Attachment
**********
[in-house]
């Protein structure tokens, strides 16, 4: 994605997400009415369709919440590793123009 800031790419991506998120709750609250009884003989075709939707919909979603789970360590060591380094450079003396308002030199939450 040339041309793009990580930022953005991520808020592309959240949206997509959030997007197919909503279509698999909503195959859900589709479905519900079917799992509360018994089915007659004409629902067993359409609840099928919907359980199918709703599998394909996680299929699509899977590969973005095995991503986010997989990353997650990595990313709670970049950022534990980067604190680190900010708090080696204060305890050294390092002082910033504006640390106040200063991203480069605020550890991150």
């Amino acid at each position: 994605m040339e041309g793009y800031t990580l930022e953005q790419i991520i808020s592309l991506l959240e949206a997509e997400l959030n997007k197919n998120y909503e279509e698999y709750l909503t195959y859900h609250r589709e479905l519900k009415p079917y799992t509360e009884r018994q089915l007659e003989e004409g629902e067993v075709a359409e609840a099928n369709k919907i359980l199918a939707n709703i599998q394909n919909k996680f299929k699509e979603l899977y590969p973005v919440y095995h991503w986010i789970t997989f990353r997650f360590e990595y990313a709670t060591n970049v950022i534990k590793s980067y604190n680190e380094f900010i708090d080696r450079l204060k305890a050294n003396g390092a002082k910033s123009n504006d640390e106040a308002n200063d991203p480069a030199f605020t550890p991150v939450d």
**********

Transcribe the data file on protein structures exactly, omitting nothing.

[in-house]
């Protein structure tokens, strides 16, 4: 994605997400009415369709919440590793123009 800031790419991506998120709750609250009884003989075709939707919909979603789970360590060591380094450079003396308002030199939450 040339041309793009990580930022953005991520808020592309959240949206997509959030997007197919909503279509698999909503195959859900589709479905519900079917799992509360018994089915007659004409629902067993359409609840099928919907359980199918709703599998394909996680299929699509899977590969973005095995991503986010997989990353997650990595990313709670970049950022534990980067604190680190900010708090080696204060305890050294390092002082910033504006640390106040200063991203480069605020550890991150």
């Amino acid at each position: 994605m040339e041309g793009y800031t990580l930022e953005q790419i991520i808020s592309l991506l959240e949206a997509e997400l959030n997007k197919n998120y909503e279509e698999y709750l909503t195959y859900h609250r589709e479905l519900k009415p079917y799992t509360e009884r018994q089915l007659e003989e004409g629902e067993v075709a359409e609840a099928n369709k919907i359980l199918a939707n709703i599998q394909n919909k996680f299929k699509e979603l899977y590969p973005v919440y095995h991503w986010i789970t997989f990353r997650f360590e990595y990313a709670t060591n970049v950022i534990k590793s980067y604190n680190e380094f900010i708090d080696r450079l204060k305890a050294n003396g390092a002082k910033s123009n504006d640390e106040a308002n200063d991203p480069a030199f605020t550890p991150v939450d």